Dub Martin passed away peacefully Oct. 14, 2013. He was born Hoyett Lemoin Martin to parents Lester and Estelle Martin on July 4, 1924 in Prescott, Ark. As a tot, he was nicknamed “Dub” by his grandfather. As a teen, Dub moved to Tuscon, Ariz. and at age 17 he enlisted in the Navy. During World War II, he was a gunner on both the U.S.S. Astoria and the U.S.S. West Virginia. Following his honorable discharge, he returned to Tucson and worked the racetrack as a groomer.
Dub later moved to the California Bay Area, where he met his first wife, Lee Broyles. Together they had five children: Michael, Kenneth, Catharine, Richard and Timothy.
In 1960, they bought a home in Westwood as well as the Y Standard Chevron and Y Café. Dub ran the station and tow service, gathering many stories to tell of winters on Fredonyer Summit with his tow truck. Those tough, olden days are fondly remembered by his family.
In 1965, the California Correctional Center was completed. Dub sold the station and café and became a California correctional officer. Dub and Lee divorced after 17 years of marriage and he moved to Susanville.
While living in Susanville, Dub met Virginia Harris through mutual acquaintances. The two married in 1976. Virginia was the joy of his life and they were very happy. Together they had many friends and enjoyed traveling as much as they could. Dub retired from the CCC in 1986, thus enabling he and Virginia to spend more time together traveling.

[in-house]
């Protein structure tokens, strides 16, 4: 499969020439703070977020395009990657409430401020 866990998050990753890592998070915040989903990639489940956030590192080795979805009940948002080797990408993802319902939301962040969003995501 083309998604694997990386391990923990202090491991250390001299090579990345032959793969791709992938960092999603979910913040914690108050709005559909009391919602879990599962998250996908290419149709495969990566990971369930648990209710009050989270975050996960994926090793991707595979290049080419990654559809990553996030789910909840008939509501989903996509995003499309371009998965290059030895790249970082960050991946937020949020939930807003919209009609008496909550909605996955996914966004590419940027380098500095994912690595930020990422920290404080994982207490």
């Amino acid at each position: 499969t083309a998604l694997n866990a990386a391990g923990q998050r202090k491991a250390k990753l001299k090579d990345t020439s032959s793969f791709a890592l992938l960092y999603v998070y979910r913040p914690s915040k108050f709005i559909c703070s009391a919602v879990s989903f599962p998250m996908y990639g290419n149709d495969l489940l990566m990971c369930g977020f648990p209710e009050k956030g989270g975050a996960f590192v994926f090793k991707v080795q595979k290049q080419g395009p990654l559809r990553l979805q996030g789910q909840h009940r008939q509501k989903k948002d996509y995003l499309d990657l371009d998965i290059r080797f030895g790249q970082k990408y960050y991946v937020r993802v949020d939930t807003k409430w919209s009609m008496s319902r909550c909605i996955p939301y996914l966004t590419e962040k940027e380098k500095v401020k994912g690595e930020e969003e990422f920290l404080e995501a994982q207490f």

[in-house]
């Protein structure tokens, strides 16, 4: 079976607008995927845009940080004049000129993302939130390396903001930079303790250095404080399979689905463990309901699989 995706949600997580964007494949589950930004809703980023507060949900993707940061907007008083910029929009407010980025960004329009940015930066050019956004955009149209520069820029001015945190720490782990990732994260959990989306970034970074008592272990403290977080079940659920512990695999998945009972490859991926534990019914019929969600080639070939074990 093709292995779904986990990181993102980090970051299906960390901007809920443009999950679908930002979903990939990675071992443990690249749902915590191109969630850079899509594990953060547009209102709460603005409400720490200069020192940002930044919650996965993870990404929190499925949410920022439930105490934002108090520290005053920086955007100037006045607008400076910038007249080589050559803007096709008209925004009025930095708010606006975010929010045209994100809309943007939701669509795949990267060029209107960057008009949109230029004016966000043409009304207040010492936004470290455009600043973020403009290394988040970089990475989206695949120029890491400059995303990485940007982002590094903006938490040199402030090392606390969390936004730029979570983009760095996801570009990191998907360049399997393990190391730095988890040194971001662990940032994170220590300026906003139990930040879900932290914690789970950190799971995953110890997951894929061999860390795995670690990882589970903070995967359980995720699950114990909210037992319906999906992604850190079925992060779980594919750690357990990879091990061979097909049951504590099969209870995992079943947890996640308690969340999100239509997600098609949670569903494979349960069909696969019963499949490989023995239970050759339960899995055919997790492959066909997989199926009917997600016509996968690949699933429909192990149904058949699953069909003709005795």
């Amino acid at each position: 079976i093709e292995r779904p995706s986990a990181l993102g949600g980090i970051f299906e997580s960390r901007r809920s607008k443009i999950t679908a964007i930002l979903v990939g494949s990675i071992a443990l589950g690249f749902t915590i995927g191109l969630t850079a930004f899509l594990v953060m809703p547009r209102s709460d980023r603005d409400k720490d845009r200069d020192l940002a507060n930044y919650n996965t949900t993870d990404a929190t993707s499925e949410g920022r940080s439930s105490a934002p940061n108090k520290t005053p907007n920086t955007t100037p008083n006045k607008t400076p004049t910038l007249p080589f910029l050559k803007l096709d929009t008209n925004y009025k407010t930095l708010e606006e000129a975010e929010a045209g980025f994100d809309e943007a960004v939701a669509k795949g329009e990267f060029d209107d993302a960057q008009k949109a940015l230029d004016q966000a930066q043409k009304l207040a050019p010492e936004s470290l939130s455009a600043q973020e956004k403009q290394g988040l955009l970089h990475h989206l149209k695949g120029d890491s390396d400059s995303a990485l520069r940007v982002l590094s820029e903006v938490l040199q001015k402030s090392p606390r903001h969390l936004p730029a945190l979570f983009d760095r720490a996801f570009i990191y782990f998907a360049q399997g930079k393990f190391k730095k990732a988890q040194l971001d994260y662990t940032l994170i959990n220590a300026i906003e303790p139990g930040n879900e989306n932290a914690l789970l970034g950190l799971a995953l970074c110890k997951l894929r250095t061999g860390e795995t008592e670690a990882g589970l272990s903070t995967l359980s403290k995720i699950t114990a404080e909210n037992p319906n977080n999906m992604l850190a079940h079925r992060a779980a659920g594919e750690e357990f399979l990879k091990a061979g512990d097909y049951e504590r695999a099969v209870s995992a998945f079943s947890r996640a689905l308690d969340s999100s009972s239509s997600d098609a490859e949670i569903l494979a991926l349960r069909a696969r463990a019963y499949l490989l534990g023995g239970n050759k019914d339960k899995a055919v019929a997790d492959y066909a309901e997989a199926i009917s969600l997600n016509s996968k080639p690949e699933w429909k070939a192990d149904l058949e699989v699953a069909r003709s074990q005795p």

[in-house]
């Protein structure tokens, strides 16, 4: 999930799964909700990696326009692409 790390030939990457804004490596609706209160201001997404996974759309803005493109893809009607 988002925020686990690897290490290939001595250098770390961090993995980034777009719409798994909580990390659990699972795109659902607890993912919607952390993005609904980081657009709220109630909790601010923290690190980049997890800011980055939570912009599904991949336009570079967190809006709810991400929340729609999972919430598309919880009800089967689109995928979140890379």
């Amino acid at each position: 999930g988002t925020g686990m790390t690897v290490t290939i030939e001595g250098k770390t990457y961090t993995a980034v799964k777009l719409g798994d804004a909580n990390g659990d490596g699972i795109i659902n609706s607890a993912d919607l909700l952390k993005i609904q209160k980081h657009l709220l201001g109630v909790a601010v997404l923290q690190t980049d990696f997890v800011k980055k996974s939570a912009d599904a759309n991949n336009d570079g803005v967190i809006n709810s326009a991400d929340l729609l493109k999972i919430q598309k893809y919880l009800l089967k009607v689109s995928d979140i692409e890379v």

One winter, they visited their Susanville neighbors who wintered in Yuma, Ariz. They decided to purchase their own place in Yuma and became snowbirds. They spent almost 20 winters in Yuma and enjoyed many social activities and fostered many new friendships. Dub enjoyed bowling, golfing, playing cards, dancing, socializing with friends, making new friends and keeping up with old friends. While it is true Dub treasured his friends, he loved his Virginia. They spent 37 happy years together.
Dub was well-loved by his family and respected by many friends and colleagues. He is survived by his loving wife, Virginia; his nine children, (which include Virginia’s four children: Marty, Al, Ramona and Charles), 37 grandchildren and 20 great-grandchildren.
At Dub’s request, there will not be a funeral or memorial service. He will forever rest in the veteran’s section at Diamond Crest Cemetery. His family requests in lieu of flowers, donations in Dub’s name be made to the National Children’s Cancer Society.
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